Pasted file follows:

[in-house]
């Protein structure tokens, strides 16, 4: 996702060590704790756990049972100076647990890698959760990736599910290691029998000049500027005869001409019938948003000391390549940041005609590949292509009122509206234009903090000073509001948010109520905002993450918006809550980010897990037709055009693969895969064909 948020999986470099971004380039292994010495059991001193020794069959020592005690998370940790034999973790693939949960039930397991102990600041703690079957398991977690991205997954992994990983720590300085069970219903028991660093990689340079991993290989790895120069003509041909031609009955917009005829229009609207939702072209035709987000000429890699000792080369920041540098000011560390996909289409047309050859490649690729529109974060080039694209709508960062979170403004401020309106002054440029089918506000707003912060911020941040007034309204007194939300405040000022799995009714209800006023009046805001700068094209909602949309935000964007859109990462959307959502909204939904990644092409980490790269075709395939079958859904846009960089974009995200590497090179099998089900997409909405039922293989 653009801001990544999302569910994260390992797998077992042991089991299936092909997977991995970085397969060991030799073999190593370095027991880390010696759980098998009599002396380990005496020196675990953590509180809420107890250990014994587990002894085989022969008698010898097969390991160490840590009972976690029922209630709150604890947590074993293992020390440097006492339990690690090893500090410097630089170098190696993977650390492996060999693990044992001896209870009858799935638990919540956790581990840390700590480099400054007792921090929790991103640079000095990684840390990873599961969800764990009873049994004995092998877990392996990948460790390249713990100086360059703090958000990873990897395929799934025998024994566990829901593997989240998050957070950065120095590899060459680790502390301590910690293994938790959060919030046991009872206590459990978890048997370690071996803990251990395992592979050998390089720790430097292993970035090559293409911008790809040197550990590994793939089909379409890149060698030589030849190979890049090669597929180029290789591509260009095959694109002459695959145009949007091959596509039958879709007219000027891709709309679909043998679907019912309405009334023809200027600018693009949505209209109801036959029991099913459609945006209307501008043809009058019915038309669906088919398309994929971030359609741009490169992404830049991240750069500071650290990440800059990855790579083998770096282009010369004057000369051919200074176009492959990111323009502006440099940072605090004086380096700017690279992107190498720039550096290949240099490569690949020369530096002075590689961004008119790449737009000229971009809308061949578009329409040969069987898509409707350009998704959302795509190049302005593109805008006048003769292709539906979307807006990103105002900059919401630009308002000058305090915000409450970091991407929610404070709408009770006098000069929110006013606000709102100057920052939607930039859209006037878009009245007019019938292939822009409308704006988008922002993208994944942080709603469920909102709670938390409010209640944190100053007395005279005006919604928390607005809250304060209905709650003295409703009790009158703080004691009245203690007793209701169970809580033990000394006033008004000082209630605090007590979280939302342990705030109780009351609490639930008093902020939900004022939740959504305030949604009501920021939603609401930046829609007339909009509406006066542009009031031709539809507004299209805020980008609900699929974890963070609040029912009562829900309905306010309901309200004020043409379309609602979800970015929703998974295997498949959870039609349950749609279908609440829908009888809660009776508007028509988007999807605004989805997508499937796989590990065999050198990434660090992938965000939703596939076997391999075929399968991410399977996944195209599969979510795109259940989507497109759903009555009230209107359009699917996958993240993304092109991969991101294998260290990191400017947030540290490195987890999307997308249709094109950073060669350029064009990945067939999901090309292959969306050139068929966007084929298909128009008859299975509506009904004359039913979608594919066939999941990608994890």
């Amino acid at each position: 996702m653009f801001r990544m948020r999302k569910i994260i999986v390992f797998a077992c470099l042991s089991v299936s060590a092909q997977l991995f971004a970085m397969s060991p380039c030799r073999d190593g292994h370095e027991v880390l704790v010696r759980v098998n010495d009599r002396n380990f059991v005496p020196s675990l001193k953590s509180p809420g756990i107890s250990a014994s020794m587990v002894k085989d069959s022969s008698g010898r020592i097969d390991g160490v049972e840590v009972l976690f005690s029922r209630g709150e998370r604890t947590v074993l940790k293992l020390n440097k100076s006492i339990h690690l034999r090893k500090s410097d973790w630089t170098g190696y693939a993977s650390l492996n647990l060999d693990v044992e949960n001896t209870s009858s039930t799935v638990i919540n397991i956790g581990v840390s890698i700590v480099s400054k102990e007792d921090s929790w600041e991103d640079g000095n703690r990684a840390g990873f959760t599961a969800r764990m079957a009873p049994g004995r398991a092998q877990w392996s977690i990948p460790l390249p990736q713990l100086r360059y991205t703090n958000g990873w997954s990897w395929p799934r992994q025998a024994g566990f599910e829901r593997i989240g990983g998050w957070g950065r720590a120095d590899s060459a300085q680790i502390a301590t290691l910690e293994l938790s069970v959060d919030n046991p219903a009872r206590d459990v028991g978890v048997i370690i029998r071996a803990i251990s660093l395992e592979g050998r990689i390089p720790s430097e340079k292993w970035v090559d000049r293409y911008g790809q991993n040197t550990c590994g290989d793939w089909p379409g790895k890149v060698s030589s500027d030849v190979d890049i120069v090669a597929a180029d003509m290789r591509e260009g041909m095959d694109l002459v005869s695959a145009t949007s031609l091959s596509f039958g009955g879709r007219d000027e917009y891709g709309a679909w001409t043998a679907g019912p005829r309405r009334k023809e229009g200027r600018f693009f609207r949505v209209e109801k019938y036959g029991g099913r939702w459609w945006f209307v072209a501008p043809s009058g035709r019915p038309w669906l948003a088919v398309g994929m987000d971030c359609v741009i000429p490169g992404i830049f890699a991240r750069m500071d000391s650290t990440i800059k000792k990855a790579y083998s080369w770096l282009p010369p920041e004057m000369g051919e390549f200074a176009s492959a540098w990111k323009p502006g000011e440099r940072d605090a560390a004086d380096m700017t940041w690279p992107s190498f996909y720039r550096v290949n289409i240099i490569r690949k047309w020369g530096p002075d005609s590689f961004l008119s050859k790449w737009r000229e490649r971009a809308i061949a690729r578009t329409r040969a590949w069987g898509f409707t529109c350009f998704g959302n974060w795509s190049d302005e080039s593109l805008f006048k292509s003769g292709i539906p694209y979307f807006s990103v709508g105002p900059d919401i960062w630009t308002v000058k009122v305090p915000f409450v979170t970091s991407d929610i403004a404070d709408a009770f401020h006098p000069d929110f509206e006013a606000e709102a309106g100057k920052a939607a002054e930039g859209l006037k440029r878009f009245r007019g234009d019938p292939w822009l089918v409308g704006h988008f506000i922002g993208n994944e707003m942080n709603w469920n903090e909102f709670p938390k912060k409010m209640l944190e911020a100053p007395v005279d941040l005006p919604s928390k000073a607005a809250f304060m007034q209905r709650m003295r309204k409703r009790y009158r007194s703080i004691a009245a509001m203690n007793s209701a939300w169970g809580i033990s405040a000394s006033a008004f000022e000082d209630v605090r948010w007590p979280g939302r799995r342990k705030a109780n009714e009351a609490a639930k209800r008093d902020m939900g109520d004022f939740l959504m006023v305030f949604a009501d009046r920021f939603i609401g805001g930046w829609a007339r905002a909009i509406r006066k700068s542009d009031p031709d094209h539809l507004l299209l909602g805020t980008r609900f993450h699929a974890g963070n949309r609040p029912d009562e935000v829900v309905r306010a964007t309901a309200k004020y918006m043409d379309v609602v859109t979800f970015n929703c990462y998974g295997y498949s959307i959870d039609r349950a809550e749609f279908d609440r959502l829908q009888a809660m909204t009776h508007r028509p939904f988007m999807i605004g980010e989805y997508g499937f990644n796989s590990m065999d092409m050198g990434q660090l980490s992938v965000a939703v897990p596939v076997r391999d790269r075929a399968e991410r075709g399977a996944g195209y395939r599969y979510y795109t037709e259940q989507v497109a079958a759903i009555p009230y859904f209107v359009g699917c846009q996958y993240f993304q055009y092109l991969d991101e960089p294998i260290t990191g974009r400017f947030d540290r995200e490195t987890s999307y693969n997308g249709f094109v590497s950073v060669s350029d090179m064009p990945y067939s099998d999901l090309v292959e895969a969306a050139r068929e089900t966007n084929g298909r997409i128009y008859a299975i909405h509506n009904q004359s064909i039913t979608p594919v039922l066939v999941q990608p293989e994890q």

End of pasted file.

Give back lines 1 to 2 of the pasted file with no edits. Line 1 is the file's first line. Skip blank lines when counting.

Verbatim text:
[in-house]
């Protein structure tokens, strides 16, 4: 996702060590704790756990049972100076647990890698959760990736599910290691029998000049500027005869001409019938948003000391390549940041005609590949292509009122509206234009903090000073509001948010109520905002993450918006809550980010897990037709055009693969895969064909 948020999986470099971004380039292994010495059991001193020794069959020592005690998370940790034999973790693939949960039930397991102990600041703690079957398991977690991205997954992994990983720590300085069970219903028991660093990689340079991993290989790895120069003509041909031609009955917009005829229009609207939702072209035709987000000429890699000792080369920041540098000011560390996909289409047309050859490649690729529109974060080039694209709508960062979170403004401020309106002054440029089918506000707003912060911020941040007034309204007194939300405040000022799995009714209800006023009046805001700068094209909602949309935000964007859109990462959307959502909204939904990644092409980490790269075709395939079958859904846009960089974009995200590497090179099998089900997409909405039922293989 653009801001990544999302569910994260390992797998077992042991089991299936092909997977991995970085397969060991030799073999190593370095027991880390010696759980098998009599002396380990005496020196675990953590509180809420107890250990014994587990002894085989022969008698010898097969390991160490840590009972976690029922209630709150604890947590074993293992020390440097006492339990690690090893500090410097630089170098190696993977650390492996060999693990044992001896209870009858799935638990919540956790581990840390700590480099400054007792921090929790991103640079000095990684840390990873599961969800764990009873049994004995092998877990392996990948460790390249713990100086360059703090958000990873990897395929799934025998024994566990829901593997989240998050957070950065120095590899060459680790502390301590910690293994938790959060919030046991009872206590459990978890048997370690071996803990251990395992592979050998390089720790430097292993970035090559293409911008790809040197550990590994793939089909379409890149060698030589030849190979890049090669597929180029290789591509260009095959694109002459695959145009949007091959596509039958879709007219000027891709709309679909043998679907019912309405009334023809200027600018693009949505209209109801036959029991099913459609945006209307501008043809009058019915038309669906088919398309994929971030359609741009490169992404830049991240750069500071650290990440800059990855790579083998770096282009010369004057000369051919200074176009492959990111323009502006440099940072605090004086380096700017690279992107190498720039550096290949240099490569690949020369530096002075590689961004008119790449737009000229971009809308061949578009329409040969069987898509409707350009998704959302795509190049302005593109805008006048003769292709539906979307807006990103105002900059919401630009308002000058305090915000409450970091991407929610404070709408009770006098000069929110006013606000709102100057920052939607930039859209006037878009009245007019019938292939822009409308704006988008922002993208994944942080709603469920909102709670938390409010209640944190100053007395005279005006919604928390607005809250304060209905709650003295409703009790009158703080004691009245203690007793209701169970809580033990000394006033008004000082209630605090007590979280939302342990705030109780009351609490639930008093902020939900004022939740959504305030949604009501920021939603609401930046829609007339909009509406006066542009009031031709539809507004299209805020980008609900699929974890963070609040029912009562829900309905306010309901309200004020043409379309609602979800970015929703998974295997498949959870039609349950749609279908609440829908009888809660009776508007028509988007999807605004989805997508499937796989590990065999050198990434660090992938965000939703596939076997391999075929399968991410399977996944195209599969979510795109259940989507497109759903009555009230209107359009699917996958993240993304092109991969991101294998260290990191400017947030540290490195987890999307997308249709094109950073060669350029064009990945067939999901090309292959969306050139068929966007084929298909128009008859299975509506009904004359039913979608594919066939999941990608994890």